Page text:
The family of a teenager murdered by her ex-boyfriend have criticised a suggestion that victims should have only a limited role in parole hearings.
Responding to a Scottish Government consultation, the Faculty of Advocates said the voice of victims and their families could be heard using a “personal statement” but should be otherwise restricted.
The Faculty said it was “difficult to see what would be gained” by victims or their families attending parole board hearings.
Lisa Stewart, whose 17-year-old sister Michelle was murdered in 2008, said the Faculty’s suggestions were not a “huge break” from the current system, which needed to be “more weighted” towards victims.
Justice secretary Humza Yousaf launched a consultation in December with a view to “strengthening victims’ voices” in the parole system.
In its response, the Faculty said: “The primary function of parole board decision-making is assessment of risk, and that should remain central in consideration of any reform.”
On the issue of victims attending hearings, it added: “The purpose of such hearings is the assessment and management of risk. It is difficult to see how this task would be improved by the greater involvement of others…The presence in the same room of the perpetrator and the victim or victims has the potential to produce conflict, and that is in the interests of no-one.”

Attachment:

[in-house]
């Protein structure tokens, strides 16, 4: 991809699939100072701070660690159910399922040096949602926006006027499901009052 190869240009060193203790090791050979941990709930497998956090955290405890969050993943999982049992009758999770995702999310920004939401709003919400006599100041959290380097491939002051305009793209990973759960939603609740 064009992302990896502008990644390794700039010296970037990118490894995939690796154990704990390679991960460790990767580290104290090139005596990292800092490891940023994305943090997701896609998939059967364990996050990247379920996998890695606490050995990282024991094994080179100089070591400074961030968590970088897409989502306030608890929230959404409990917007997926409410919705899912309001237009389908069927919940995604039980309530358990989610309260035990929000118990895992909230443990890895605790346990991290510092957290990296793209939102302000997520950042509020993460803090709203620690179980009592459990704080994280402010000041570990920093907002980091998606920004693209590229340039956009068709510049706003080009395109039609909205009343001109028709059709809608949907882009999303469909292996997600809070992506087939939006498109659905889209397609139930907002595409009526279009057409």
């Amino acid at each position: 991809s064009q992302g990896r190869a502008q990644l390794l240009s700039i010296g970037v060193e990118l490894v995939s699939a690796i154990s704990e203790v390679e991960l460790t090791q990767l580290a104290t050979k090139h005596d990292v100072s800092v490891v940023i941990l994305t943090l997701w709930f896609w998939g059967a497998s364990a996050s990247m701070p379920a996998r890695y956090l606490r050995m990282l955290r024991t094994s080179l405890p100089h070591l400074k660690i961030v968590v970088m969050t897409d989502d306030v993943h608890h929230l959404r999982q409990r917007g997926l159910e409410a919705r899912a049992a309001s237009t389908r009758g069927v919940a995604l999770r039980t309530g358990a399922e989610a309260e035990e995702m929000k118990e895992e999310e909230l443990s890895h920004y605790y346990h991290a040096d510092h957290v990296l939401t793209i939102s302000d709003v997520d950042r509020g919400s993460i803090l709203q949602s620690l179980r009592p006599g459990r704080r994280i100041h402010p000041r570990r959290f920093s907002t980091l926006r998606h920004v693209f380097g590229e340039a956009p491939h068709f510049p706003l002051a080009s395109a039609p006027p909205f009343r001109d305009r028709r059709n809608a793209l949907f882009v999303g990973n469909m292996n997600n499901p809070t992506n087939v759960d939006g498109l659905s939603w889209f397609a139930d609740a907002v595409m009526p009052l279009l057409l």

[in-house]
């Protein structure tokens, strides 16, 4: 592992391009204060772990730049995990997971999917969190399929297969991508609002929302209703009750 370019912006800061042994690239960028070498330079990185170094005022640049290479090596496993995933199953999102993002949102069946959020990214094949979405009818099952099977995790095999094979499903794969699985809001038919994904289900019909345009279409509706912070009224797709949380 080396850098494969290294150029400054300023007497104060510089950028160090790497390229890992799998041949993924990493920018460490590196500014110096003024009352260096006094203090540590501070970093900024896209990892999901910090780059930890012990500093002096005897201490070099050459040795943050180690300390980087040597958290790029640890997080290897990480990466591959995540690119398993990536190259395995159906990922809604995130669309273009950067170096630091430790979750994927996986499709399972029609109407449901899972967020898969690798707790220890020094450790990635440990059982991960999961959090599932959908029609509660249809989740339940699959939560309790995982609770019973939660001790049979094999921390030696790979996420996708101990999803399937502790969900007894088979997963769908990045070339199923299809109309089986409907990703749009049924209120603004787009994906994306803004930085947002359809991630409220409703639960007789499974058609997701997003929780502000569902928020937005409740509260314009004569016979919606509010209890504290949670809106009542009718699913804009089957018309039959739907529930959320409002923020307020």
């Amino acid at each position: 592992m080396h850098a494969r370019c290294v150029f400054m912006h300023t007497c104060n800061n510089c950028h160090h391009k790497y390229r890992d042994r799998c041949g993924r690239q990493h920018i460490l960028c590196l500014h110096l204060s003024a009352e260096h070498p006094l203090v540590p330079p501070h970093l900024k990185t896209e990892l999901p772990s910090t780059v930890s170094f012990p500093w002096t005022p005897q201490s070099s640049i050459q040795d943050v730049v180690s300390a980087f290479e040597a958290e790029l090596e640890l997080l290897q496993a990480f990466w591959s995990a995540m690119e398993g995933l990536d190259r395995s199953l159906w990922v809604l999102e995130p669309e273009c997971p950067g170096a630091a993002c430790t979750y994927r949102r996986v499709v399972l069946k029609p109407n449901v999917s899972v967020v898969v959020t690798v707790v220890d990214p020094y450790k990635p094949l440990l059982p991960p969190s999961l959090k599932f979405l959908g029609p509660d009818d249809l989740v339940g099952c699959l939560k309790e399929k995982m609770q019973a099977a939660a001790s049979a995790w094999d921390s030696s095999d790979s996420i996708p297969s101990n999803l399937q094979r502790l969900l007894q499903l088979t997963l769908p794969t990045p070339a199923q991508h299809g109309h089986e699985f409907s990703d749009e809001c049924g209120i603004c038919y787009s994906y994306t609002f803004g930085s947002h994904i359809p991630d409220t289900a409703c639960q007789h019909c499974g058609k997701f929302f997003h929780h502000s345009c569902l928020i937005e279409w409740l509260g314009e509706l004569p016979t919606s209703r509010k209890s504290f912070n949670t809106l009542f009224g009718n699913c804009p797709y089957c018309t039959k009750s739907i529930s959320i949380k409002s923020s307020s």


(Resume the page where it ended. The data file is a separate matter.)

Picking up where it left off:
The Faculty said victims or families who had opted in to the Victim Notification Scheme should be given the opportunity before each parole hearing to submit a written statement, including an option to ask the board to consider adding certain conditions such as imposing an exclusion zone.
And it said that if attendance at hearings was to be allowed, it should be restricted to reading out the victim personal statement at the beginning.
In countries such as Canada, anyone can apply to attend a parole board hearing.
The Stewart family have called for the increased use of powers to impose exclusion zones on offenders and changes to the parole system to allow victims and their families to be given reasons for an offender’s release and to make representations in person.
The campaign for a so-called Michelle’s Law was launched after the family received a letter informing them the killer had been approved for temporary release, allowing him unescorted access to the community. Lisa Stewart said: “Parole hearings are very much a closed shop and there needs to be more openness and transparency. One way of doing so is to let victims and/or their family be present.
“The offender has a lot of representation at the hearings, whereas the victim and / or their family has limited representation.”